The earliest known writing system dates back to approximately 8,000 BC and is referred to as Sumerian cuneiform. The written language was a collection of pictographs and other symbols that were initially used to represent livestock and trade goods on clay tablets. Soon, the glyphs defined not only an object, but a sound and eventually a word. Thus, a language was born.

Symbols proved to be a fast and effective method of communication for early man. Embedded in our DNA, the ancient form of conveying messages surfaces from deep within our subconscious while the rational, prose-ruled brain takes somewhat of a backseat.

Maura Goldstein took part in a clinical dream study in 2011 at a local University in her home state of California. When asked about the categorization of dreams, she replied, “I believe they utilize our individual lexicons, or our personal definitions for symbols to give us messages. There are three different kinds: release dreams, memories and premonitions.”

Release: “There is no shortage of sources of anger, frustration and sadness in our daily lives. Many of these patience-robbing moments however go unresolved as we suppress our inclination to react in favor of choosing to avoid a confrontation with another or telling ourselves that maddening events occur and we should just “roll with it”. The suppression of emotion can be dangerous and surface at inopportune times, sometimes misdirected at those very undeserving of its expression. Dreams help release the feelings we keep buried to assist in a more balanced, emotional state.”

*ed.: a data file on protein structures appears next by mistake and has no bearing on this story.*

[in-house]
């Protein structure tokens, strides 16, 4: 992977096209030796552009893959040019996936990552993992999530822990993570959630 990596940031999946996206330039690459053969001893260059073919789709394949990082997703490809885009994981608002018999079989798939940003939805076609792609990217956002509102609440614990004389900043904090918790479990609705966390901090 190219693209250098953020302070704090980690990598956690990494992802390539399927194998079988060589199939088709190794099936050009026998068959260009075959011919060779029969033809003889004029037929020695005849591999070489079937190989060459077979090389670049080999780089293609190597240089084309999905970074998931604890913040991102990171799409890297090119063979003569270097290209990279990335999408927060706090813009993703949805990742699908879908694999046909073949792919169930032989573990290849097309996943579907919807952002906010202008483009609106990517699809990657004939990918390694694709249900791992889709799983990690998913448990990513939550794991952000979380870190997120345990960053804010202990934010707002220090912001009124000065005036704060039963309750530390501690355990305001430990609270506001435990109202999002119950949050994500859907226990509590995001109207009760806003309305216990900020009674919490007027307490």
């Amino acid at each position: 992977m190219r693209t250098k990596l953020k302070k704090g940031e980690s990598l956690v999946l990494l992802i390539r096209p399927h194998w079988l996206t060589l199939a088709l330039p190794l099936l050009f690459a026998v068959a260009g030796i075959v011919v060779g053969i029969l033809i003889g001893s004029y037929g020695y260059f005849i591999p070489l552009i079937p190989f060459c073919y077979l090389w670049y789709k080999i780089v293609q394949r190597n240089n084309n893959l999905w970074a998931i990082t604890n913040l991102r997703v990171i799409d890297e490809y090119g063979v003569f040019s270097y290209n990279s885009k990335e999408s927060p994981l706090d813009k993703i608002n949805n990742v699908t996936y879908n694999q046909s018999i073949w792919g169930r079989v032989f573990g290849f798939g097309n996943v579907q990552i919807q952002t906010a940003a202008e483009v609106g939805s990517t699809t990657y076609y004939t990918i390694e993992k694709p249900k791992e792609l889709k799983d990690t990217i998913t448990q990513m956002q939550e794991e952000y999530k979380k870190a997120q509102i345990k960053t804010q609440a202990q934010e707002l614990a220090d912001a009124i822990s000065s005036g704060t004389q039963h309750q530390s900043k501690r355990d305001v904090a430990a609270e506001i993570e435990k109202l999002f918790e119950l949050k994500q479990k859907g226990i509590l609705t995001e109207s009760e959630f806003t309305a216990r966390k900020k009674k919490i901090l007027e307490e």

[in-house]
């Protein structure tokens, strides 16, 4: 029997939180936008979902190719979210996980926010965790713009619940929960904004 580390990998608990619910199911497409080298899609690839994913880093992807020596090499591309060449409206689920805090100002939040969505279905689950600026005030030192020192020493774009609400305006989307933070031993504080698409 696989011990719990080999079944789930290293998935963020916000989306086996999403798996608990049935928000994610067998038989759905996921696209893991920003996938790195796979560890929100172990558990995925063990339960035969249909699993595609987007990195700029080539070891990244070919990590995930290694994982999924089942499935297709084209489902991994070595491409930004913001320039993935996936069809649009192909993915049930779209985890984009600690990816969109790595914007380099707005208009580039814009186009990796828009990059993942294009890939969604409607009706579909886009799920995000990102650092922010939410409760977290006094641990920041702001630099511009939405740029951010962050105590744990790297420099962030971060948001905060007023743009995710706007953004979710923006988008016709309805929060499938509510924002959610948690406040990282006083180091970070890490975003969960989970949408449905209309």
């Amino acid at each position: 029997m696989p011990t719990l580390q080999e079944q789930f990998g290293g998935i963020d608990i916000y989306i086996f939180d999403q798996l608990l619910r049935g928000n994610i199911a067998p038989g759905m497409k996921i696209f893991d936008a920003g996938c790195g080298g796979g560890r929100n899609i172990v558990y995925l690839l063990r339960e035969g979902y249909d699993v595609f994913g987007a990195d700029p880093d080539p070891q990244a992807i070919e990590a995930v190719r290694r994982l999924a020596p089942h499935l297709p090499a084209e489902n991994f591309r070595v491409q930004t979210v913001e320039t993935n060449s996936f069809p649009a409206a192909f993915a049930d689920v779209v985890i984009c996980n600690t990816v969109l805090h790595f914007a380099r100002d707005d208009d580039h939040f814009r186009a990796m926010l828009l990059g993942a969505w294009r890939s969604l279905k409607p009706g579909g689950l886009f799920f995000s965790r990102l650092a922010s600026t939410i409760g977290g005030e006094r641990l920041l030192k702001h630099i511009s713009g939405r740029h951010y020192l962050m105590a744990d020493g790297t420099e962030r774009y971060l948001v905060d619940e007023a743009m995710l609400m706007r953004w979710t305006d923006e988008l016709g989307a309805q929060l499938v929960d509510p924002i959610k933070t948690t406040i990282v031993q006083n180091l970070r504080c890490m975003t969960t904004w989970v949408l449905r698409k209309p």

Memories: “The mind often blocks very old and even uncomfortable memories. But, the subconscious demands we face our fears and deal with them. Additionally, while the brain knows this lifetime, the subconscious can travel back to our previous lives and show us events that may have significant importance to who and what we are today. The dreams we have of strangers and odd places are often memories from another incarnation.”

Premonitions: “Time doesn’t exist in the subconscious state. It has the ability to see both backward and forward in time. Dreams that display events that have not occurred are often future events. Of course, once we obtain the knowledge of their occurrence, we can alter their manifestation. These dreams can be wonderfully enlightening by alerting us as to a particular path we may not even know we are on and thus, enable us to make changes for our benefit.”

The language of dreams or more accurately, our dreams of language, continue to mystify and intrigue us as we endeavor to understand their meaning. The images that present themselves are very much required reading that begs for comprehension. Whether or not you believe they are indeed messages intended for you, it certainly can’t hurt to listen to them.

Gare Allen is the best-selling author of 7 Lessons-7 Short Stories of Reincarnation and Paranormal Experiences, Ghost Crimes and The Dead: A True Paranormal Story